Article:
The heat of the late summer days can determine how best to catch certain species and where they will likely be located. On a recent trip, the first two baits in the water were rewarded with two snook. It was early, low light and cooler waters. The fish were willing to aggressively chase and eat the bait. I target the early morning hours for snook as mid day has been tough, unless they are along the beach near a deeper cut where the water will be cooler. As the tides rise through the morning, I switch to redfish. The high tides allow them to seek cover under the mangrove overhang or docks. Sardines are plentiful in north Pinellas, and the small hatch has grown, easily falling out of the castnet. Snook, reds and trout respond to these frisky live offerings. Redfish can be chummed to the edges of the mangroves making easier targets. Recent high tides have allowed them to travel into the trees, often unreachable. A little chumming can draw them to your area. Floating baits under a cork or pinning them to the bottom with a split shot will get results. Smaller trout have invaded most grass flats near passes with moving water. Outgoing tides are best. Plenty of action on trout, Spanish mackerel and ladyfish, too.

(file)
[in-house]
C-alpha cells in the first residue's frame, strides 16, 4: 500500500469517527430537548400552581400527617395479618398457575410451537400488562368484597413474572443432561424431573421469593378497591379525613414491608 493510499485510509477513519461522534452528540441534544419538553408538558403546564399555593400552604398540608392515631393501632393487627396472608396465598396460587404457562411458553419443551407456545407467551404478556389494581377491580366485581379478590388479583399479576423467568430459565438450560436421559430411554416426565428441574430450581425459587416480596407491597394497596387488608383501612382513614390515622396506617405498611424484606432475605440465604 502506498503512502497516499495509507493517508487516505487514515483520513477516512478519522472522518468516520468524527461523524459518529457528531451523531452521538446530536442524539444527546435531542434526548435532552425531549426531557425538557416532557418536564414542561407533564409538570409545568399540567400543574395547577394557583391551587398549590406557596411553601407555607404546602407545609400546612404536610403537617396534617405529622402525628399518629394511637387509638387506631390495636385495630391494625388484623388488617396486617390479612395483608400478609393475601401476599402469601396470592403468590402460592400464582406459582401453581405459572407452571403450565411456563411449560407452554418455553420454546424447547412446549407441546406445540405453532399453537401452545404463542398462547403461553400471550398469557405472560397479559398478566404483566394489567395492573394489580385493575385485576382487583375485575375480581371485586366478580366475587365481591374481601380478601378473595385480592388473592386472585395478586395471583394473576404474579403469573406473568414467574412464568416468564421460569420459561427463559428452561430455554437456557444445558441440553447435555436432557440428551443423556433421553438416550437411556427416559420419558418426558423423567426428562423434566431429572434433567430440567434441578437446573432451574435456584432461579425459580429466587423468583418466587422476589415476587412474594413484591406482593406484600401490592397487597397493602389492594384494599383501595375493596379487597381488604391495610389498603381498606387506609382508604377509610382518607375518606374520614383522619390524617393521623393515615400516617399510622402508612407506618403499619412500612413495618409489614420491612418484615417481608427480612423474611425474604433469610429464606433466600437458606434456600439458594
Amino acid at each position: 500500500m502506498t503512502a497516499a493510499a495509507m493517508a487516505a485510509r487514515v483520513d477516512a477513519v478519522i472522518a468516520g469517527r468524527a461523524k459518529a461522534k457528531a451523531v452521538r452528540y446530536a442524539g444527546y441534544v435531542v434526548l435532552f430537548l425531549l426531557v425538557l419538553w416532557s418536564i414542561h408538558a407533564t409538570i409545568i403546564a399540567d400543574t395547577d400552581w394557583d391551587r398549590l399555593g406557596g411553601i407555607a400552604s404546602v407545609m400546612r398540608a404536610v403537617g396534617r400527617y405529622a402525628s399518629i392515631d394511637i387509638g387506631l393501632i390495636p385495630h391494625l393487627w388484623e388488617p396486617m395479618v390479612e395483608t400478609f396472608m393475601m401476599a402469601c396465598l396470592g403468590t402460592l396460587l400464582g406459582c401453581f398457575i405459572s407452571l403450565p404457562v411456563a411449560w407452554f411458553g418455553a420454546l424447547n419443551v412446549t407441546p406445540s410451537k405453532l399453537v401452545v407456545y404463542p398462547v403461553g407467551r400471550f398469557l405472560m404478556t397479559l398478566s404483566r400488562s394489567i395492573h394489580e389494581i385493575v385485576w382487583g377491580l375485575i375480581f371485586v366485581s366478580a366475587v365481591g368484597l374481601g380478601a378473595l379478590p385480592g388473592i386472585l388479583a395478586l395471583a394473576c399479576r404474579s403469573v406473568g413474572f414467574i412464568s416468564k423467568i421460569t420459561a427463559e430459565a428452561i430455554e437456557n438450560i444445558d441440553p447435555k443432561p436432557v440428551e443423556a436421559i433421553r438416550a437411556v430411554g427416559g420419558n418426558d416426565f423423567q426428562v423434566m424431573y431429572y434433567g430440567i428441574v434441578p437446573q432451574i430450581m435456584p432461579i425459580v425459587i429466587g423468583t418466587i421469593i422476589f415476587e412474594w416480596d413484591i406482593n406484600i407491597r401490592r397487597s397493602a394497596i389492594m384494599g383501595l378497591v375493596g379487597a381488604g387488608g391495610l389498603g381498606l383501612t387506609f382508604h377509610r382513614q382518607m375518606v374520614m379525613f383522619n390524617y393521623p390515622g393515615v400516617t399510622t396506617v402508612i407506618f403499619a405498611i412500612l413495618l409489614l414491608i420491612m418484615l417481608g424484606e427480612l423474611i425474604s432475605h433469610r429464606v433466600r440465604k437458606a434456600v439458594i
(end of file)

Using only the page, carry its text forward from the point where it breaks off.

Brian Caudill fishes from Clearwater to Tarpon Springs. He can be reached at (727) 365-7560 and